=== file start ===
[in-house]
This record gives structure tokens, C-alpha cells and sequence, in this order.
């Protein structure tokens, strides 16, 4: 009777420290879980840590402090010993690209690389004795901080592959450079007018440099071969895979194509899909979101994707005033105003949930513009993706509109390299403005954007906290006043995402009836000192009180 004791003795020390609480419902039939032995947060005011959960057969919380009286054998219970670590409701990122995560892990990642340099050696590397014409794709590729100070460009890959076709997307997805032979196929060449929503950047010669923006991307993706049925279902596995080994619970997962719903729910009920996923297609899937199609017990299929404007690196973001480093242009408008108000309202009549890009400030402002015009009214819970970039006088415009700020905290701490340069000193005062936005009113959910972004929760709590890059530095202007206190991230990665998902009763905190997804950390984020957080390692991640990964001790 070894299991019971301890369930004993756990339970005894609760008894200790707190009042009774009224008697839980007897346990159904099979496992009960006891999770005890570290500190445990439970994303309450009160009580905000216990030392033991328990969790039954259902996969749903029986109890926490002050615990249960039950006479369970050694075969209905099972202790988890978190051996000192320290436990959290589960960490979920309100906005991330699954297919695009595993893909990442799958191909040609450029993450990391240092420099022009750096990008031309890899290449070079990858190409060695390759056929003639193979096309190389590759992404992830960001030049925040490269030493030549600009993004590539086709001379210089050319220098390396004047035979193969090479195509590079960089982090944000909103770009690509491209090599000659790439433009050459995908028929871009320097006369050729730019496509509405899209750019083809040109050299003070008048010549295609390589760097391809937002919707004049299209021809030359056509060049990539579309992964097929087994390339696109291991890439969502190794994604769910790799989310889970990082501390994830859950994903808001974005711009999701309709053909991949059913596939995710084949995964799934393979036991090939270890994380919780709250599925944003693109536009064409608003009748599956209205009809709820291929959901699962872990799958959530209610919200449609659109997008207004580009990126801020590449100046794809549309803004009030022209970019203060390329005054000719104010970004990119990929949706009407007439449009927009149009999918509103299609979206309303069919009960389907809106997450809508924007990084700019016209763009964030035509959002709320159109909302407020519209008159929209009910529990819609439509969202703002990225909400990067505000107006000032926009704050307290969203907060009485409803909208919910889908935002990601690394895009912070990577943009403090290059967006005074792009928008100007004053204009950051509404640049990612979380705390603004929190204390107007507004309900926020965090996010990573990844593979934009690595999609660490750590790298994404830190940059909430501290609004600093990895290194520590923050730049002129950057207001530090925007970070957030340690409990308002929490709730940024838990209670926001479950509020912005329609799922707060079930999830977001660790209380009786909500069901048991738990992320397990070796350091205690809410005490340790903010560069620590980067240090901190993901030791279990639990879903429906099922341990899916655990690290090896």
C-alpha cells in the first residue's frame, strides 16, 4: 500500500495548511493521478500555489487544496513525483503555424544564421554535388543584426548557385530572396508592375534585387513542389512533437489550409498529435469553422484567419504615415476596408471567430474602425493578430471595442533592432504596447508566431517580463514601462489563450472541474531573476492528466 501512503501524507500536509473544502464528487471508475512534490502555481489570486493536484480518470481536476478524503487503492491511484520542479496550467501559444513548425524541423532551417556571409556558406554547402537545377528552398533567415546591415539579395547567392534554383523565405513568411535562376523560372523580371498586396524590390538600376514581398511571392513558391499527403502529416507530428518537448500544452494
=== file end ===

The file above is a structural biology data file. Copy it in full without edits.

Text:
[in-house]
This record gives structure tokens, C-alpha cells and sequence, in this order.
């Protein structure tokens, strides 16, 4: 009777420290879980840590402090010993690209690389004795901080592959450079007018440099071969895979194509899909979101994707005033105003949930513009993706509109390299403005954007906290006043995402009836000192009180 004791003795020390609480419902039939032995947060005011959960057969919380009286054998219970670590409701990122995560892990990642340099050696590397014409794709590729100070460009890959076709997307997805032979196929060449929503950047010669923006991307993706049925279902596995080994619970997962719903729910009920996923297609899937199609017990299929404007690196973001480093242009408008108000309202009549890009400030402002015009009214819970970039006088415009700020905290701490340069000193005062936005009113959910972004929760709590890059530095202007206190991230990665998902009763905190997804950390984020957080390692991640990964001790 070894299991019971301890369930004993756990339970005894609760008894200790707190009042009774009224008697839980007897346990159904099979496992009960006891999770005890570290500190445990439970994303309450009160009580905000216990030392033991328990969790039954259902996969749903029986109890926490002050615990249960039950006479369970050694075969209905099972202790988890978190051996000192320290436990959290589960960490979920309100906005991330699954297919695009595993893909990442799958191909040609450029993450990391240092420099022009750096990008031309890899290449070079990858190409060695390759056929003639193979096309190389590759992404992830960001030049925040490269030493030549600009993004590539086709001379210089050319220098390396004047035979193969090479195509590079960089982090944000909103770009690509491209090599000659790439433009050459995908028929871009320097006369050729730019496509509405899209750019083809040109050299003070008048010549295609390589760097391809937002919707004049299209021809030359056509060049990539579309992964097929087994390339696109291991890439969502190794994604769910790799989310889970990082501390994830859950994903808001974005711009999701309709053909991949059913596939995710084949995964799934393979036991090939270890994380919780709250599925944003693109536009064409608003009748599956209205009809709820291929959901699962872990799958959530209610919200449609659109997008207004580009990126801020590449100046794809549309803004009030022209970019203060390329005054000719104010970004990119990929949706009407007439449009927009149009999918509103299609979206309303069919009960389907809106997450809508924007990084700019016209763009964030035509959002709320159109909302407020519209008159929209009910529990819609439509969202703002990225909400990067505000107006000032926009704050307290969203907060009485409803909208919910889908935002990601690394895009912070990577943009403090290059967006005074792009928008100007004053204009950051509404640049990612979380705390603004929190204390107007507004309900926020965090996010990573990844593979934009690595999609660490750590790298994404830190940059909430501290609004600093990895290194520590923050730049002129950057207001530090925007970070957030340690409990308002929490709730940024838990209670926001479950509020912005329609799922707060079930999830977001660790209380009786909500069901048991738990992320397990070796350091205690809410005490340790903010560069620590980067240090901190993901030791279990639990879903429906099922341990899916655990690290090896």
C-alpha cells in the first residue's frame, strides 16, 4: 500500500495548511493521478500555489487544496513525483503555424544564421554535388543584426548557385530572396508592375534585387513542389512533437489550409498529435469553422484567419504615415476596408471567430474602425493578430471595442533592432504596447508566431517580463514601462489563450472541474531573476492528466 501512503501524507500536509473544502464528487471508475512534490502555481489570486493536484480518470481536476478524503487503492491511484520542479496550467501559444513548425524541423532551417556571409556558406554547402537545377528552398533567415546591415539579395547567392534554383523565405513568411535562376523560372523580371498586396524590390538600376514581398511571392513558391499527403502529416507530428518537448500544452494